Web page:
THE Museum has recently purchased two stereoscopic instruments by the turn-of-the-century French maker Jules Richard. They are his celebrated stereoscopic camera, the ‘Verascope’, the most successful and enduring design of stereo camera ever placed on the market; and the related stereoscopic viewer called the ‘Taxiphote’, which probably stands as the most technically sophisticated of all stereo viewers.
Cameras and photography have an important place in the Museum’s collection, where they are treated as a serious component of the theme of scientific instruments, while stereoscopes are of course an interesting category of optical instrument. The collection includes some hundreds of stereo photographs, from the 1850s onwards; a number of stereo viewers, both the common hand-held types and the more substantial table-top and ‘furniture’ models; and a series of classic stereo cameras, from the 1860s to the 1950s. These include an anonymous French camera which imitates the Verascope, and a Jules Richard ‘Homeoscope’ of about 1905, which is one of the sister models of the Verascope.
Stereoscopes typically are simple devices, so the addition of a Richard Taxiphote to the Museum’s collection strengthens its technical interest as well as its representativeness. A signed Richard Verascope was an obvious desideratum for the camera series. As museum objects, such items have both popular and scholarly appeal. But the real impetus to their acquisition by the Museum was the conviction that Richard’s instruments are not run-of-the-mill products but pieces of high quality engineering, which merit serious attention from historians of precision technology.
As it happens, the Museum library holds the 1923 English edition of Richard’s catalogue of stereoscopic apparatus, which runs to fifty-eight pages, describing both the Verascope and Taxiphote in great detail, along with their numerous variations and accessories. The particular camera recently purchased is identical in all ways to Model 6 as described there.
The camera is made entirely of metal, mostly oxidized brass, and is remarkably compact, with maximum dimensions (excluding lenses) of 140 × 60 × 45 mm. It is also quite heavy, weighing 1·2 kg. Its features include a cable release, a hinged direct viewfinder on the side, a built-in angled viewfinder between the lenses (and viewed from the apparent bottom of the camera), and two circular bubble levels on the top and bottom. In use the camera would normally be mounted on a tripod, and is meant to be mounted ‘upside down’, so that the numbered settings on the front can be read by leaning over the camera from above.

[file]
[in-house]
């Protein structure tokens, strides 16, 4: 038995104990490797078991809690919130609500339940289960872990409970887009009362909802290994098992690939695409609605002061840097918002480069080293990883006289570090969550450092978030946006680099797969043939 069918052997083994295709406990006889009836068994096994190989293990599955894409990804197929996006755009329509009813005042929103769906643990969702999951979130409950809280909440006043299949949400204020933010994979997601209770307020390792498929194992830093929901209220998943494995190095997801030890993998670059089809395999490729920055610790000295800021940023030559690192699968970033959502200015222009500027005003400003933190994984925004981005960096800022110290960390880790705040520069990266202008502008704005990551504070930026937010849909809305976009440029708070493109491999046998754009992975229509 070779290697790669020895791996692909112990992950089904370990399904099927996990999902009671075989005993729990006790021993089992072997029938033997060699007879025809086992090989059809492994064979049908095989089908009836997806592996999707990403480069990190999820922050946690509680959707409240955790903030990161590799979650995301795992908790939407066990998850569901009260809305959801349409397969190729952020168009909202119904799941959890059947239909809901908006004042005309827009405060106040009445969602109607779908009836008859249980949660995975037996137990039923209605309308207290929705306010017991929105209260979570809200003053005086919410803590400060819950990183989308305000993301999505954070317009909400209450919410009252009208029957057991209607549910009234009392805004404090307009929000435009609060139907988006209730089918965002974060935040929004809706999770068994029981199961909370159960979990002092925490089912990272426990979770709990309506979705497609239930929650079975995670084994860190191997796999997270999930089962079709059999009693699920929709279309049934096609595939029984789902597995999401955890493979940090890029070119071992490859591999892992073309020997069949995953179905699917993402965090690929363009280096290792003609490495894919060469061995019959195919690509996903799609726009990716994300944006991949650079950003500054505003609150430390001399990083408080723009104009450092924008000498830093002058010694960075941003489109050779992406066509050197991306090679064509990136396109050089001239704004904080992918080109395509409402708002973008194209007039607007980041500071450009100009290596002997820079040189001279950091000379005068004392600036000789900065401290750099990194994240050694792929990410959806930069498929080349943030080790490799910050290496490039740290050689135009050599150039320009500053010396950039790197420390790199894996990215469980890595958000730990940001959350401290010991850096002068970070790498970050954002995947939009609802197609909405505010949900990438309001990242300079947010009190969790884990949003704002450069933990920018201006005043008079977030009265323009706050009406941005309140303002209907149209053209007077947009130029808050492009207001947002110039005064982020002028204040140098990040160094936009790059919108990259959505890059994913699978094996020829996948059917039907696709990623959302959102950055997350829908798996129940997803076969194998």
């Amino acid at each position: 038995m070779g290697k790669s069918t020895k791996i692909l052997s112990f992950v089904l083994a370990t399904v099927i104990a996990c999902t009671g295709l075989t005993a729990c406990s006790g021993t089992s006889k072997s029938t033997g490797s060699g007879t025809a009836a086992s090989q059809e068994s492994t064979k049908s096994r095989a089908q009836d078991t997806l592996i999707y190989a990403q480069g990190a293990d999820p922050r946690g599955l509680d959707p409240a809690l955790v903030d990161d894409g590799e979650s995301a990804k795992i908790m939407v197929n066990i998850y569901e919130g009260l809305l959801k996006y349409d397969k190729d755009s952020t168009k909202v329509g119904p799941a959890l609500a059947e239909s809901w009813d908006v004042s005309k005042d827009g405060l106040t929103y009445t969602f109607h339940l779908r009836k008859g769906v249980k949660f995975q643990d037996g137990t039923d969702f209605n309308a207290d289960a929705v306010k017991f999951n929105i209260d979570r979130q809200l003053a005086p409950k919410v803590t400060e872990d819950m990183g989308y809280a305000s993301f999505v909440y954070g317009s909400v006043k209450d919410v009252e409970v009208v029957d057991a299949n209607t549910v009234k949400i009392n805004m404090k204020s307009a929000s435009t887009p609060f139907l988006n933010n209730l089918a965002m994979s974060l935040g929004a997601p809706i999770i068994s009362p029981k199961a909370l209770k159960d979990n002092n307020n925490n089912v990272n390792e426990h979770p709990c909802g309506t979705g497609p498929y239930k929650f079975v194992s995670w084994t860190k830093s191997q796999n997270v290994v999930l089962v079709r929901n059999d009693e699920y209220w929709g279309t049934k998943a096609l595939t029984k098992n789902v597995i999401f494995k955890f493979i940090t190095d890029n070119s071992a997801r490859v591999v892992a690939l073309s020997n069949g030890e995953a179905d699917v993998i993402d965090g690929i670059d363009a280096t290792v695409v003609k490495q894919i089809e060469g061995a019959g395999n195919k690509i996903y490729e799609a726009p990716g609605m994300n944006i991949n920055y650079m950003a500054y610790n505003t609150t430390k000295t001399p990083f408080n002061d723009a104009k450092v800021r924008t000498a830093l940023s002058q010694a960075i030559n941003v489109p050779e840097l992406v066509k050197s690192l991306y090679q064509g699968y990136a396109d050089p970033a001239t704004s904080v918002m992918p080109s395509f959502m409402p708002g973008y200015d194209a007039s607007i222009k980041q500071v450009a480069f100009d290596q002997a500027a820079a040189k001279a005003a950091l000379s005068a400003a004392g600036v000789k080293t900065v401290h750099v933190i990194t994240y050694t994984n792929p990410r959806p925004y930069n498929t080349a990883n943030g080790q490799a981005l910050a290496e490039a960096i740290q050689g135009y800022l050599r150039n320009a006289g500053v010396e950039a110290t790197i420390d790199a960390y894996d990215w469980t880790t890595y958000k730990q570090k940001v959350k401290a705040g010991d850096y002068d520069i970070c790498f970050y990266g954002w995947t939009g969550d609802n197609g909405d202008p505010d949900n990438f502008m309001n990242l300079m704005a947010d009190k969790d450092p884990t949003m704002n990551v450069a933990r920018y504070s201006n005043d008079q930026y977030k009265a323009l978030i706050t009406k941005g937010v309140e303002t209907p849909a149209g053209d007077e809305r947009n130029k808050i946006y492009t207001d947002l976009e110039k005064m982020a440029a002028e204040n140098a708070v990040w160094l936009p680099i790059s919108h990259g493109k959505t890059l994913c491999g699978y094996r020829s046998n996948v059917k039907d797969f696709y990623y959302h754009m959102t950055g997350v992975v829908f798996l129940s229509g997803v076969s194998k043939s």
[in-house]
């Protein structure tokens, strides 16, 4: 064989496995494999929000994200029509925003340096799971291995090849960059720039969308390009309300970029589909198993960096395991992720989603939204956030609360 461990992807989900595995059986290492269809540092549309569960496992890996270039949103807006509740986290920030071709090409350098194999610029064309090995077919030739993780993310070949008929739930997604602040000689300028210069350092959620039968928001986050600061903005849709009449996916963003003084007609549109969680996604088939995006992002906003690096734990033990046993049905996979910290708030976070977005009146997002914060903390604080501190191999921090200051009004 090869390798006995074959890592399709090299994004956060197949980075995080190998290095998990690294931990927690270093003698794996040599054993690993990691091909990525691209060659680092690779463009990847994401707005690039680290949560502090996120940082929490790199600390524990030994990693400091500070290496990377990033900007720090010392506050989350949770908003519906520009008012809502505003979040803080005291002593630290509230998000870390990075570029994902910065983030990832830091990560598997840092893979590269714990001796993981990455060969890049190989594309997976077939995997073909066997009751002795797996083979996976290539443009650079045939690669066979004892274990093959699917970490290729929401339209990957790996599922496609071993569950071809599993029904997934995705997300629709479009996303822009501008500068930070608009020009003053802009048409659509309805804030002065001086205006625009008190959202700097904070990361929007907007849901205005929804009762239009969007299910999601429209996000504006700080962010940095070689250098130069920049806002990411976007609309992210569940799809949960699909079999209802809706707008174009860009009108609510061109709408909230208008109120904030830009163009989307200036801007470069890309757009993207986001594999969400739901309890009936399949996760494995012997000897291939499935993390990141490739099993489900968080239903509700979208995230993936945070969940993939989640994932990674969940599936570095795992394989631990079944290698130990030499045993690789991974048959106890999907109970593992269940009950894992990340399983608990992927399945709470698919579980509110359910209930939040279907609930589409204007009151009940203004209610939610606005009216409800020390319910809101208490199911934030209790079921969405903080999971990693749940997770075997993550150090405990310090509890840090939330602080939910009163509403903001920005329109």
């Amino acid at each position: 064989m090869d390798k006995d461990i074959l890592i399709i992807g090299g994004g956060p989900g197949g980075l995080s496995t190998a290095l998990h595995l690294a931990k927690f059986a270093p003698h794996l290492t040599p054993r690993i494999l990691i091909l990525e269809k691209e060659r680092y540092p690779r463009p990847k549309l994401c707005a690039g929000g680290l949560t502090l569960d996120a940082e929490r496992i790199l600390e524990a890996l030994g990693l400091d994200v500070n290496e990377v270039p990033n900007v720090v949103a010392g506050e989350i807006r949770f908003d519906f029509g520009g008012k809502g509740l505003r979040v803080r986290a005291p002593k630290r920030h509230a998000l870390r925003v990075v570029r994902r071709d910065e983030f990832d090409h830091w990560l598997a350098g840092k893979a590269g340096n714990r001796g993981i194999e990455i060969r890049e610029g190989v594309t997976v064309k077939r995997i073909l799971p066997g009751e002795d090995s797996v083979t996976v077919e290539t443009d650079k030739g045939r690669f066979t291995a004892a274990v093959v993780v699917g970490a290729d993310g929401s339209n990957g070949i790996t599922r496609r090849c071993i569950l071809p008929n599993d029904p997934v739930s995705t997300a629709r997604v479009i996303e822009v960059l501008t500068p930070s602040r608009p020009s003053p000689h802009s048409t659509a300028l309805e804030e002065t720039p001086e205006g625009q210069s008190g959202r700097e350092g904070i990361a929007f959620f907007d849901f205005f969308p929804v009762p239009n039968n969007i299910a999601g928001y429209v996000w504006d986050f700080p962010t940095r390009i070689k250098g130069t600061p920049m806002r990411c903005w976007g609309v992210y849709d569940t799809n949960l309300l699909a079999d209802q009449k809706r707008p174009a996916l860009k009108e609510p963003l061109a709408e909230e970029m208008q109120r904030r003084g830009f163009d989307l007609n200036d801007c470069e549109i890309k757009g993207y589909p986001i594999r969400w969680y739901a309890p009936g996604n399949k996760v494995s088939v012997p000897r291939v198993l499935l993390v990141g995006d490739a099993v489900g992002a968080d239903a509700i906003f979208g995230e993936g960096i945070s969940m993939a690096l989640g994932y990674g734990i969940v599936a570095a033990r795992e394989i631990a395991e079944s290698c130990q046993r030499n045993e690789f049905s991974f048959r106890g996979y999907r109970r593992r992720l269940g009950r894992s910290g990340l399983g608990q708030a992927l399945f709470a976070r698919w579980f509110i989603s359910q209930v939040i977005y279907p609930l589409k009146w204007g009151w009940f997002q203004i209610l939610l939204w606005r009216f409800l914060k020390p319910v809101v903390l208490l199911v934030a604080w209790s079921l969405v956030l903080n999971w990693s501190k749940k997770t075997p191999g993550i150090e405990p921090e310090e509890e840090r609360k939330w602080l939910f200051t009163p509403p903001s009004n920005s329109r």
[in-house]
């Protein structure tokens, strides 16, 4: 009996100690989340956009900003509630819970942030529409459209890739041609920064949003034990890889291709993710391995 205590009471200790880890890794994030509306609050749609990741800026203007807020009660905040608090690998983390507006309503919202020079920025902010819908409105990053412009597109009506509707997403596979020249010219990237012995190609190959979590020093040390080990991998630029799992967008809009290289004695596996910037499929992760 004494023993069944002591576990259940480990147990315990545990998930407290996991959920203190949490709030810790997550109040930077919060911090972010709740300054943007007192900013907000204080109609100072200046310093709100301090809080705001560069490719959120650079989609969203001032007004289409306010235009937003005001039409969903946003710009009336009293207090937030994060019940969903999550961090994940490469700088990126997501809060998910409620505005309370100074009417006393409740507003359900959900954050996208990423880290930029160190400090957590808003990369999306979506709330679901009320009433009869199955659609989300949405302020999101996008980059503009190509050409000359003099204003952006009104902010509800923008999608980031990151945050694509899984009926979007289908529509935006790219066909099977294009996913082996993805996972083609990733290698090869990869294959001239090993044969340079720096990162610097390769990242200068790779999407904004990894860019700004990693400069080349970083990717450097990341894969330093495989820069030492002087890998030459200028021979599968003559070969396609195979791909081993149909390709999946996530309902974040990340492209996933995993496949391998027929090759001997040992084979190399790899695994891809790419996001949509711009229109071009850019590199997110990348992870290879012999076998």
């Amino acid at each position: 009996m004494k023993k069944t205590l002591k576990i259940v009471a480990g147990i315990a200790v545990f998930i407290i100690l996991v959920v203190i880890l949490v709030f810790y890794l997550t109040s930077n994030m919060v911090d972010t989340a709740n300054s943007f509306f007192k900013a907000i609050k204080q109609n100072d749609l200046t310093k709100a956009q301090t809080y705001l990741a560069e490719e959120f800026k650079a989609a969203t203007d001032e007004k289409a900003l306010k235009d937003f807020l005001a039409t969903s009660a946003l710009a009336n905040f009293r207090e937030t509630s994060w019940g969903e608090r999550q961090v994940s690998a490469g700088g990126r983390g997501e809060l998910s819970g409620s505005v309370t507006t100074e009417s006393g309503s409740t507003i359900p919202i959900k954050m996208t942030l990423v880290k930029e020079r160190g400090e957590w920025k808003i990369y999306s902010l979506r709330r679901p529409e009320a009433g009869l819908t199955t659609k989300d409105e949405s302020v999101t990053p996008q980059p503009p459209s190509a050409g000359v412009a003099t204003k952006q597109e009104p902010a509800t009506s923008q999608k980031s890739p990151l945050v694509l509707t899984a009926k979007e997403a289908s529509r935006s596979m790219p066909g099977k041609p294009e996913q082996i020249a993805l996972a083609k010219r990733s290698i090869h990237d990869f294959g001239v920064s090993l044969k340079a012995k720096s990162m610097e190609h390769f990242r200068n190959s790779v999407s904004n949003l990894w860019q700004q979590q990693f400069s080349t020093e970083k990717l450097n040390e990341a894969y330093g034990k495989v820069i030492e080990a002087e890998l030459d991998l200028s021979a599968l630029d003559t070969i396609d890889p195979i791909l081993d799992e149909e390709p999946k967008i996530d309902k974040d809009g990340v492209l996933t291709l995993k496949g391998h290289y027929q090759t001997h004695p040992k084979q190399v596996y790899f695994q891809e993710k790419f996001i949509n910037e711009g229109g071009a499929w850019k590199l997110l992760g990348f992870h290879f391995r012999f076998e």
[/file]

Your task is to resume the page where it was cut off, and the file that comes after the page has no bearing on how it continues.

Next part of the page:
The fixed-focus, anastigmatic lenses, marked ‘SAPHIR BOYER PARIS’, are much smaller than normal camera lenses, have a focal length of 55 mm, and can be opened to f4·5, f8, or f16. They are set in a rising front, yet another unexpectedly sophisticated feature, making the camera suitable for serious architectural photography. The plate box which forms the back of the camera holds twelve glass negatives measuring 45 × 107 mm, which are advanced by a sliding action using the hinged handle. The holder has a built-in exposure counter.
The maker’s signature on the back of the camera reads ‘VERASCOPE / BTÉ S.G.D.G. / BREVETÉS S.G.D.G / RF / PARIS / 2 7 1 0 2′, the central part referring to Richard’s patents which he was keen to advertise and protect. Several other numbers are stamped and written inside the camera body, one of them, ’12-27’, looking temptingly like a date. Certainly 1927 would be an acceptable date, given the camera’s correspondence with the 1923 catalogue. It is accompanied by the original lockable leather carrying case, with key.
The Taxiphote viewer is a wooden box, 312 mm in height, the main body 220 mm square. The top is a lid which lifts up, and is lockable (this time the key has not survived). On an ivory plaque on the front is inscribed: ‘LE TAXIPHOTE / STÉRÉO-CLASSEUR / DISTRIBUTEUR AUTOMATIQUE / BREVETÉ S.G.D.G.’ A larger plaque has instructions in English, the only indication that it was intended for the English-speaking market. This front panel, in which the eyepiece lenses are mounted, hinges down, allowing access to the mechanism inside. In the back is a ground glass window to admit light, Verascope photographs always being viewed as transparencies. The whole mechanism is mounted on a brass base within the box, a design feature shared with Richard’s scientific recording instruments and ultimately derived from clockmaking.
The main maker’s signature is on this internal base plate, and reads: ‘BREVETÉS S G D G / RF / PARIS / RICHARD FRÈRES / CONSTRUCTEURS BREVETÉS / PARIS / 1 0 5 5 3’. The name ‘Richard Frères’ is surprising, because although Jules Richard retained the ‘RF’ monogram his business was not known as Richard Frères after the partnership with his brother ended in 1891 – or so the written sources lead us to believe. Nevertheless, the first version of the Taxiphote was not patented until 1899, and a date of about 1920 seems likely for this example.
The purpose of this complicated but elegant mechanism is to allow up to twenty-five stereoscopic photographs to be loaded at once and viewed in any order. The transparencies were stored in trays (in cabinets which, of course, Richard supplied), and placed in the viewer in their tray. A large lever on the side of the viewer operates several simultaneous movements of the mechanism to lift a particular plate into the viewing position. A knob with pointer and circular scale from 1 to 25, on the other side of the box, chooses or indicates the photograph to be viewed.
A smaller lever allows a caption to be read by bringing a kind of miniature periscope into the field of view of the right eye: the stereograms taken with Richard’s cameras allow a space for captioning in the centre, between the two images. The eyepieces focus by rack-and-pinion using small knobs on either side of the box. They can also be adjusted for ocular distance between the two lenses, using a lever which moves over a scale of millimetres.